I could feel the altitude wearing on my body.  My chest was tight, it was hard to breath, the cold winter air bit at my lungs but upward we went.  Gradually we closed in on 13,500′ with a final 500′ vertical push to the summit.  This would be the only semi-exposed part of the climb; the east face was shear and the final pitch was blanketed in two small snow fields.  As we rested behind some rocks before the push, a pair came down and said it was brutally windy up there.  We weren’t discouraged being so close, but we knew it would be a quick up and down.  Toren and I set off, climbing up, I felt like he was sprinting ahead of me, excited for the 14,060′ summit.  After a few short minutes we reached the top and took in the panoramic views of nothing insight but an endless expanse of mountains. Quickly, we were chased down by the wind as our friends made the final push up behind our descent.

We trotted down the mountain.  I could feel the air warm, and my body slowly regaining its posture.  I was still exhausted.  Having not felt well the day before, I was at a major calorie deficit and dehydrated, not good things for being in the mountains.  The lower we descended the more I could feel muscle fatigue and the other effects of the past 48 hours setting in.  I needed a nap…

Eventually we all made it down to 11,500′ where we had setup basecamp.  We traded stories of our somewhat separate trips up and down as we got a much-needed snack.  Eventually Olivia and Ike continued down the mountain, back to their car and headed home to Colorado Springs.  Dalton, Toren and I got that much needed nap.  After brushing off our alarms for close to an hour we finally arose from our slumber.  I sat up, threw up and continued heaving out the tent door…  I either had altitude sickness, or food poisoning or a combination of the two.  Even if it was just food poisoning, being up at 11,500′ was not making it better, both ends of my body felt like they wanted to explode…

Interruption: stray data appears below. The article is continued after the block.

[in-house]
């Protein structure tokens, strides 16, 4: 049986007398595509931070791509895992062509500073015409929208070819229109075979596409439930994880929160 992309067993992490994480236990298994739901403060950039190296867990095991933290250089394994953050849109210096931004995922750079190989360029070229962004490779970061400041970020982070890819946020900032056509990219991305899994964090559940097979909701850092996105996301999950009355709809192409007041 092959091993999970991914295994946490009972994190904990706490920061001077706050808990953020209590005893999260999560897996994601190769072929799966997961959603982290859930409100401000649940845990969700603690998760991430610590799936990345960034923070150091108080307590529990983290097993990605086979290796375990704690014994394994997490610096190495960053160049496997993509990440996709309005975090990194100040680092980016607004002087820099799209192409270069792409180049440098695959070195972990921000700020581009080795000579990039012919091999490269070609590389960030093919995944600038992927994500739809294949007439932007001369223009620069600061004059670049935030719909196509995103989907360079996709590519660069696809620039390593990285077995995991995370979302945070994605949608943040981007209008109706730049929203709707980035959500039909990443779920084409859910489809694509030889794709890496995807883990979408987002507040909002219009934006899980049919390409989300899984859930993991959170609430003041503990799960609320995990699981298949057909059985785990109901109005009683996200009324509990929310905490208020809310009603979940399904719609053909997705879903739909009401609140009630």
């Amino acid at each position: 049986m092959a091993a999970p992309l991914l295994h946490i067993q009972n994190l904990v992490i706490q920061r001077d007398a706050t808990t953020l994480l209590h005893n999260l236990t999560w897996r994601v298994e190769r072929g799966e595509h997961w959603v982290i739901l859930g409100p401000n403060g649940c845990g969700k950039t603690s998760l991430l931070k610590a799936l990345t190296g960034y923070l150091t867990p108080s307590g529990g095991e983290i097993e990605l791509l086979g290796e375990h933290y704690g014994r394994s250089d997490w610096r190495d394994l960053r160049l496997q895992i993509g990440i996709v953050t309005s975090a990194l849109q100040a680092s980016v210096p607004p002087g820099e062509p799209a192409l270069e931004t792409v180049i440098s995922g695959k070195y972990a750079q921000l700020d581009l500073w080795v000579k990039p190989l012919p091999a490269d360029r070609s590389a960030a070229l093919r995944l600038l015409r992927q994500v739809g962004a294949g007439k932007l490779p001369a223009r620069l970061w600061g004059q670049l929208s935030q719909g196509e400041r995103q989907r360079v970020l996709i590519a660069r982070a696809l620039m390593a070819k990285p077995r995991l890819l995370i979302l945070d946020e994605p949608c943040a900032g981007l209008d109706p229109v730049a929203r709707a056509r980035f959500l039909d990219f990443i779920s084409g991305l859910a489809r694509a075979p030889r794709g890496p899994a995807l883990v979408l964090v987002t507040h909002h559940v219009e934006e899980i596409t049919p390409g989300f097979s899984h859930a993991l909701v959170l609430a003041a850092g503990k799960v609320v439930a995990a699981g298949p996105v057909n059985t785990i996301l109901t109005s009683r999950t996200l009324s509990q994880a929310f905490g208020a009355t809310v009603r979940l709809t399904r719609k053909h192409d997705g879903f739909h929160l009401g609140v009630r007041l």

We made the smart call to go down.  As we packed camp, I was furious at my body for not keeping up.  Once back at the car, I sank into my seat, defeated and feeling like trash.  We started off towards Colorado Springs.  About halfway down Guanella Pass we ran into some skiers that had locked themselves out of their car and needed a ride to their key.  Dalton and Toren obliged and helped them with a ride.  I like to believe that that was our payment in good karma for the rest of the trip.  After a few hours shuttling and then being stuck in Sunday ski traffic we arrived back in Colorado Springs and I was quickly in bed.

Acute Mountain Sickness (AMS) “The negative health effect of high altitude caused by rapid exposure to low amounts of oxygen at high elevation. Symptoms may include headaches, vomiting, tiredness, trouble sleeping, and dizziness.”

The next day I had a decision to make, pull it together and head towards DeCaLiBron for our 4 summit day or wimp out and give into my body…  I told my body to shove off.  Dalton and Toren, as they would many more times on this trip, encouraged me to go for it.  By sunset we found ourselves at 12,000′, snuggled up in our 4-season mountaineering tents and 0-degree sleeping bags as the wind whipped off the summits outside.